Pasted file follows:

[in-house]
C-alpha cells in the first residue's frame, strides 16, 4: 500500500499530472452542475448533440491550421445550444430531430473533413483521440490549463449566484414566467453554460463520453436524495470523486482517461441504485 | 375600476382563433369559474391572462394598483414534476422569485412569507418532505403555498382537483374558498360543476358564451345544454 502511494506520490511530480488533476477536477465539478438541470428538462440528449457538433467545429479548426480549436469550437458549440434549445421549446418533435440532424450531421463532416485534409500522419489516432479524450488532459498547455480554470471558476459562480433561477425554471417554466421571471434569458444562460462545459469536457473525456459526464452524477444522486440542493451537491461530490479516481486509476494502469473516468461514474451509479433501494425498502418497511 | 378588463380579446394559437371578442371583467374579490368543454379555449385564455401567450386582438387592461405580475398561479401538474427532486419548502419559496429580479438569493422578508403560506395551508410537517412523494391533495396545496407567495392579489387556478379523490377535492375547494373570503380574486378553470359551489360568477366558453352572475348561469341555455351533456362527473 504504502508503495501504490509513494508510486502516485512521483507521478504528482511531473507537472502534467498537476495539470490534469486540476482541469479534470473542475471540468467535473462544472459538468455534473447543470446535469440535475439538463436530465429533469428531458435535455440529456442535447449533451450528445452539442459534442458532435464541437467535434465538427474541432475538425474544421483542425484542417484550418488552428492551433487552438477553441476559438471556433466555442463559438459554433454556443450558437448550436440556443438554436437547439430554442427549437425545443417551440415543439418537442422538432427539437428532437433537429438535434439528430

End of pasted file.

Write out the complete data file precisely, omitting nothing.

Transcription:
[in-house]
C-alpha cells in the first residue's frame, strides 16, 4: 500500500499530472452542475448533440491550421445550444430531430473533413483521440490549463449566484414566467453554460463520453436524495470523486482517461441504485 | 375600476382563433369559474391572462394598483414534476422569485412569507418532505403555498382537483374558498360543476358564451345544454 502511494506520490511530480488533476477536477465539478438541470428538462440528449457538433467545429479548426480549436469550437458549440434549445421549446418533435440532424450531421463532416485534409500522419489516432479524450488532459498547455480554470471558476459562480433561477425554471417554466421571471434569458444562460462545459469536457473525456459526464452524477444522486440542493451537491461530490479516481486509476494502469473516468461514474451509479433501494425498502418497511 | 378588463380579446394559437371578442371583467374579490368543454379555449385564455401567450386582438387592461405580475398561479401538474427532486419548502419559496429580479438569493422578508403560506395551508410537517412523494391533495396545496407567495392579489387556478379523490377535492375547494373570503380574486378553470359551489360568477366558453352572475348561469341555455351533456362527473 504504502508503495501504490509513494508510486502516485512521483507521478504528482511531473507537472502534467498537476495539470490534469486540476482541469479534470473542475471540468467535473462544472459538468455534473447543470446535469440535475439538463436530465429533469428531458435535455440529456442535447449533451450528445452539442459534442458532435464541437467535434465538427474541432475538425474544421483542425484542417484550418488552428492551433487552438477553441476559438471556433466555442463559438459554433454556443450558437448550436440556443438554436437547439430554442427549437425545443417551440415543439418537442422538432427539437428532437433537429438535434439528430